More than a week ago there was a procedural vote in the lower chamber where the leadership was pushing in support of Barack Obama’s request for fast-track authority on the big Pacific trade deal. When the votes were counted, 34 Republicans bucked the leadership, saying that they were working too closely with Democrats, and voted against the measure. One of those was Mark Meadows, the chairman of the Government Operations subcommittee within the House Oversight and Government Reform Committee. Or rather, I should say the former chairman of the subcommittee. (The Hill)

House Oversight and Government Reform Chairman Jason Chaffetz (R-Utah) has removed Rep. Mark Meadows (R-N.C.) from his post as a subcommittee chairman, according to a Chaffetz spokesperson.

The removal comes after Meadows bucked House Speaker John Boehner (R-Ohio) in opposing a vote that would give President Obama expanded powers to “fast track” his trade agenda.

The fast-track measure eventually passed Thursday after a second vote on the issue.

For his part, Chaffetz is remaining fairly vague about the reasons for the change. (From Politico)

“Sometimes the coach needs to make a change on the field,” Chaffetz (R-Utah) told POLITICO Saturday. “He’s still a valuable contributor, and I really like Mark Meadows, he’s a good person. But I need to make a change.”

Losing a subcommittee chairmanship midway through a congressional session is among the most serious punishments thus far in Speaker John Boehner’s (R-Ohio) majority. Boehner and his leadership team have grown frustrated with Republicans who vote against the procedural “rule” motion. Those votes — which allow the Republican leadership to bring a bill up for debate and a vote — typically fall along party lines. But a group of conservatives has voted against the measures, mostly in protest of Boehner’s leadership. Republican leadership sees the move as unacceptable —akin to ceding power to Democrats.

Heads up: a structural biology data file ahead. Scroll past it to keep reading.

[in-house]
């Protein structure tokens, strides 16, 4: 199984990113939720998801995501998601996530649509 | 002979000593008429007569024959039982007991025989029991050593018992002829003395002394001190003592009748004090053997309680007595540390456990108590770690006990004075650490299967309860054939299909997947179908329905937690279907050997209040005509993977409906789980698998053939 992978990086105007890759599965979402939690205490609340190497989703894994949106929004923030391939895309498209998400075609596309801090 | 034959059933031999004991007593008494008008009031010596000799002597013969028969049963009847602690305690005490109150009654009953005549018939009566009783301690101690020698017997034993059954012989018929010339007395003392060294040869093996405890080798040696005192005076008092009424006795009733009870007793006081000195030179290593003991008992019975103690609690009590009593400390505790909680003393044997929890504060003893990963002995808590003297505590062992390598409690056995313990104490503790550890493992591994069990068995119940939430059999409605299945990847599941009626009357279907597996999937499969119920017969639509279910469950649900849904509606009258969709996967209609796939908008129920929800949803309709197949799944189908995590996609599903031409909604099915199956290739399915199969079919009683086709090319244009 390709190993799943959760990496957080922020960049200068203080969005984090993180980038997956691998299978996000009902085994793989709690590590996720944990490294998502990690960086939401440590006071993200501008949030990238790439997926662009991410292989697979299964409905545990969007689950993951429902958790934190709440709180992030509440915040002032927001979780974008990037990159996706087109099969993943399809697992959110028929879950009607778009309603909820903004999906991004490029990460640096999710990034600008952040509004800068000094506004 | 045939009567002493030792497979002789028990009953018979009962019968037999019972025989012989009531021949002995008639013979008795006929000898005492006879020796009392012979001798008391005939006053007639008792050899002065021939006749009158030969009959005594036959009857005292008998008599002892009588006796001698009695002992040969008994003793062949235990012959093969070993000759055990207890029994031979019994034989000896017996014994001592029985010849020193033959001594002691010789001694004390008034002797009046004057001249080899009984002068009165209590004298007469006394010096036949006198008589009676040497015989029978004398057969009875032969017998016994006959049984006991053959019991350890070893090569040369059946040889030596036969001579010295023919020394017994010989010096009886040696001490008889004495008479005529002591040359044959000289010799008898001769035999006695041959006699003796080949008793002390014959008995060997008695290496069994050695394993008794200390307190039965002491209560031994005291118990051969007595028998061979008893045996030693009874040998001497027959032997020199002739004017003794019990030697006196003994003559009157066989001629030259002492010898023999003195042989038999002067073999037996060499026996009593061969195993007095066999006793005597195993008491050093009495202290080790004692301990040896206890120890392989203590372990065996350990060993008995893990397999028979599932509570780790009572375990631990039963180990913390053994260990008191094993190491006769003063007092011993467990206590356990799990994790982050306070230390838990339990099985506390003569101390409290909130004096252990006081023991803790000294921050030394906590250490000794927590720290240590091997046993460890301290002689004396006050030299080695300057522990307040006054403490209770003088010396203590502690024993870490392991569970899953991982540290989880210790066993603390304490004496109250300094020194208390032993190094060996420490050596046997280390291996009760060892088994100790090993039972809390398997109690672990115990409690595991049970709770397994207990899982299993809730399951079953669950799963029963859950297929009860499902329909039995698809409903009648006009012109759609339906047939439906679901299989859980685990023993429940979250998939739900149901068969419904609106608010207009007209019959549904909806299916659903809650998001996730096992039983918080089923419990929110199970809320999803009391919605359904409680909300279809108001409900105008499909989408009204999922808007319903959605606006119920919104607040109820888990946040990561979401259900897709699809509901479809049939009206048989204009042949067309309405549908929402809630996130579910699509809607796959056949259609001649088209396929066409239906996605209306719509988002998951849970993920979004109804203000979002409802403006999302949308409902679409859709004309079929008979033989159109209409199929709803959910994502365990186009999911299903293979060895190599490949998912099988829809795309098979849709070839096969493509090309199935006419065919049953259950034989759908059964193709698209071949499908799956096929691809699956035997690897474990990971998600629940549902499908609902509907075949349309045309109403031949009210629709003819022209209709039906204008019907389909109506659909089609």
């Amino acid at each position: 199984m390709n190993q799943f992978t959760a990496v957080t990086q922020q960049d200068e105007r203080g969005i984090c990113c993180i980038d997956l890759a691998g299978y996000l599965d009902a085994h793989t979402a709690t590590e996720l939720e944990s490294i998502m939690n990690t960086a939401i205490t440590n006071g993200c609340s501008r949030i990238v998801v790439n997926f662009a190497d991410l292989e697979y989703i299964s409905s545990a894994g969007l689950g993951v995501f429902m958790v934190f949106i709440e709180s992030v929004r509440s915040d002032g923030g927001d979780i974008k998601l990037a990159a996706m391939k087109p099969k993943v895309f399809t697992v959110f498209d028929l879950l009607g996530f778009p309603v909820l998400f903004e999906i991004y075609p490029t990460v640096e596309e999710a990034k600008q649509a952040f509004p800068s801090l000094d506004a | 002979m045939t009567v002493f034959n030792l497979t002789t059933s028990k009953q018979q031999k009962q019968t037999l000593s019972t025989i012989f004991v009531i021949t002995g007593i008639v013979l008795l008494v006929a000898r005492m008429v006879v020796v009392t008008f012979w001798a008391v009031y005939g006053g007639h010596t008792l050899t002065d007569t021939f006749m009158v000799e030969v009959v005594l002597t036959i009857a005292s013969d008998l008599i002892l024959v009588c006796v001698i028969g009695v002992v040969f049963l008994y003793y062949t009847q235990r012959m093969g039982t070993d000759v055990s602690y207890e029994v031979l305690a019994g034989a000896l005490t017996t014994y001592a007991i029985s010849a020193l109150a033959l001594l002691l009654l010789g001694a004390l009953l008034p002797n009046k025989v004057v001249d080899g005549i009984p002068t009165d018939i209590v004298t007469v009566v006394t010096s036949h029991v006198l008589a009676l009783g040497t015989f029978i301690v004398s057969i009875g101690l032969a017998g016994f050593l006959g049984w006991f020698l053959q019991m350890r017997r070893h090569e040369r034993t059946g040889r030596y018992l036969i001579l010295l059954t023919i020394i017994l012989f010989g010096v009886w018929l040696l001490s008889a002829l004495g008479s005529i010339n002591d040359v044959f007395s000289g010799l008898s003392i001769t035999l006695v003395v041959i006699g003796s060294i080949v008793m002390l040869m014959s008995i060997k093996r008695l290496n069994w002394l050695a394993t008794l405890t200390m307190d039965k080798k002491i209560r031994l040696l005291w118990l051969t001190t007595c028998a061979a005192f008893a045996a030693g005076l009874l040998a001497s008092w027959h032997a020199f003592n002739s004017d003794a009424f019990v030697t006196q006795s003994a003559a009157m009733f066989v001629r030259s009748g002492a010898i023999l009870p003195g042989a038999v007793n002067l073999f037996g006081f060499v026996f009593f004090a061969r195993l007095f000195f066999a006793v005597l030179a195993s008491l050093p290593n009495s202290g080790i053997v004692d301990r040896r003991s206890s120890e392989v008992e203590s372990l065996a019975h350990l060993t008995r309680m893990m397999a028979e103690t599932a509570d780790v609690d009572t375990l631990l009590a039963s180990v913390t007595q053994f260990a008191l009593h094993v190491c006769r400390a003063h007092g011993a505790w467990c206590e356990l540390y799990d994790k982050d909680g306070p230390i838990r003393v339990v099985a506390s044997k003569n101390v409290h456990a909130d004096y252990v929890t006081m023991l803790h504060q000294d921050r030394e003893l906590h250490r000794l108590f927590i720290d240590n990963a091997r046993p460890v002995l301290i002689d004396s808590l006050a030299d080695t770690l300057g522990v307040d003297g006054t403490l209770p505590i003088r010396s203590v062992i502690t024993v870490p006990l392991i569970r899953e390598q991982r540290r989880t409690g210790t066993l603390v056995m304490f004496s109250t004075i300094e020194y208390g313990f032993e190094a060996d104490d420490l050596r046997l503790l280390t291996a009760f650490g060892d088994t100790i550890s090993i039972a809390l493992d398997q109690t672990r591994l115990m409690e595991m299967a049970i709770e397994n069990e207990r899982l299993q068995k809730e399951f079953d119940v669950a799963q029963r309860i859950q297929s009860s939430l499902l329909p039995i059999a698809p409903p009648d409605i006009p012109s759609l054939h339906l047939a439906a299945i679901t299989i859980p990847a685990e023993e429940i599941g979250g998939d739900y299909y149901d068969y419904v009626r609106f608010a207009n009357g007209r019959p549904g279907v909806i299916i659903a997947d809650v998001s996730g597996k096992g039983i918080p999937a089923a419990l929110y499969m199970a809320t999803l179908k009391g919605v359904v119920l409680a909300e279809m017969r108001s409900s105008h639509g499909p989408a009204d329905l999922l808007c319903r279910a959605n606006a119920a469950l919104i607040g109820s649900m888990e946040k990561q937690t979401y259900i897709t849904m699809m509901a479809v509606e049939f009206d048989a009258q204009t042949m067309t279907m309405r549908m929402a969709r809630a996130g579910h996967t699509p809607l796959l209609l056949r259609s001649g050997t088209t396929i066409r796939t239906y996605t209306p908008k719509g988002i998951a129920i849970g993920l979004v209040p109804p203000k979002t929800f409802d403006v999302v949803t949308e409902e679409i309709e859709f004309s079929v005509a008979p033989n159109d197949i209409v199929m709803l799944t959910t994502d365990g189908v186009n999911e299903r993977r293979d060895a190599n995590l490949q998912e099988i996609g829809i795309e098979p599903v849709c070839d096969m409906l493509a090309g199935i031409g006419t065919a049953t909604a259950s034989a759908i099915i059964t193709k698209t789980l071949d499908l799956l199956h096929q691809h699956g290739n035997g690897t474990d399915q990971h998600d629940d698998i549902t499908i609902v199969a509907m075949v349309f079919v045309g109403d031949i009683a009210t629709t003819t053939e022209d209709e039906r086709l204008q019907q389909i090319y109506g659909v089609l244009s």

Politico is drawing the lines between the graph points here, but it’s without confirmation. I checked with a couple of sources on the hill after this came out and so far both the Speaker and the Majority Leader are firm in their position that this was just a decision by Chaffetz and not handed down from on high. That seems like it would be a fairly unusual move, though, particularly given Meadows’ history as a conservative favorite and a thorn in the side of the leadership. This was bound to create some waves.

Given the subject of the votes in question, everyone seems to be treading rather carefully. Republicans in general (with a few notable exceptions) seem to be pretty much gung ho on the free trade question and want to see the deal go forward. But there’s also a reflexive tendency to keep your distance from the Democrat leadership and make sure things are done “our way” no matter what the eventual goal may be. Bucking the leadership checks a box on one side, but if it looks like it’s slowing the trade deal there’s some pull from the other direction.

So how does this shake out? As Politico notes, 33 other members took that vote but haven’t received any sort of “punishment” yet, if that’s what we want to call it. Three other members were booted off the whip team last week, allegedly for similar reasons. So our exit question is… do you find this to be a net positive or negative?